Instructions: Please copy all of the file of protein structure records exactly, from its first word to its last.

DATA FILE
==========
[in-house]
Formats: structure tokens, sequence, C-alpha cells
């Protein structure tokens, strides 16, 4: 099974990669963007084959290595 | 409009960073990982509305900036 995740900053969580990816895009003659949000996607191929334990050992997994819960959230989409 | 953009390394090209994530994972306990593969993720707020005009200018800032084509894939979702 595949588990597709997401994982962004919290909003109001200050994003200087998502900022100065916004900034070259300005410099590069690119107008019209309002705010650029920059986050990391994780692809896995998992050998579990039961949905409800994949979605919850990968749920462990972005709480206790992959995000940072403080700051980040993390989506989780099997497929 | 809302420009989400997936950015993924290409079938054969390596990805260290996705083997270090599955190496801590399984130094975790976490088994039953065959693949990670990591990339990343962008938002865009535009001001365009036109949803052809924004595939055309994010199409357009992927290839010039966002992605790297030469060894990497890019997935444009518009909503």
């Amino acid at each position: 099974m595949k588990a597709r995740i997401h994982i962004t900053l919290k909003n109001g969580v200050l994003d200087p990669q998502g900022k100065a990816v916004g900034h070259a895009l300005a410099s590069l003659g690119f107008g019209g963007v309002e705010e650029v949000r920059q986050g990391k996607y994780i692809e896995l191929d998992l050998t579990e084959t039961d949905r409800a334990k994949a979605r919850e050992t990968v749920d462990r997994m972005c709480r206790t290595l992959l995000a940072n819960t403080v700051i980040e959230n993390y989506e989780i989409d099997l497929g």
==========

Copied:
[in-house]
Formats: structure tokens, sequence, C-alpha cells
């Protein structure tokens, strides 16, 4: 099974990669963007084959290595 | 409009960073990982509305900036 995740900053969580990816895009003659949000996607191929334990050992997994819960959230989409 | 953009390394090209994530994972306990593969993720707020005009200018800032084509894939979702 595949588990597709997401994982962004919290909003109001200050994003200087998502900022100065916004900034070259300005410099590069690119107008019209309002705010650029920059986050990391994780692809896995998992050998579990039961949905409800994949979605919850990968749920462990972005709480206790992959995000940072403080700051980040993390989506989780099997497929 | 809302420009989400997936950015993924290409079938054969390596990805260290996705083997270090599955190496801590399984130094975790976490088994039953065959693949990670990591990339990343962008938002865009535009001001365009036109949803052809924004595939055309994010199409357009992927290839010039966002992605790297030469060894990497890019997935444009518009909503």
């Amino acid at each position: 099974m595949k588990a597709r995740i997401h994982i962004t900053l919290k909003n109001g969580v200050l994003d200087p990669q998502g900022k100065a990816v916004g900034h070259a895009l300005a410099s590069l003659g690119f107008g019209g963007v309002e705010e650029v949000r920059q986050g990391k996607y994780i692809e896995l191929d998992l050998t579990e084959t039961d949905r409800a334990k994949a979605r919850e050992t990968v749920d462990r997994m972005c709480r206790t290595l992959l995000a940072n819960t403080v700051i980040e959230n993390y989506e989780i989409d099997l497929g």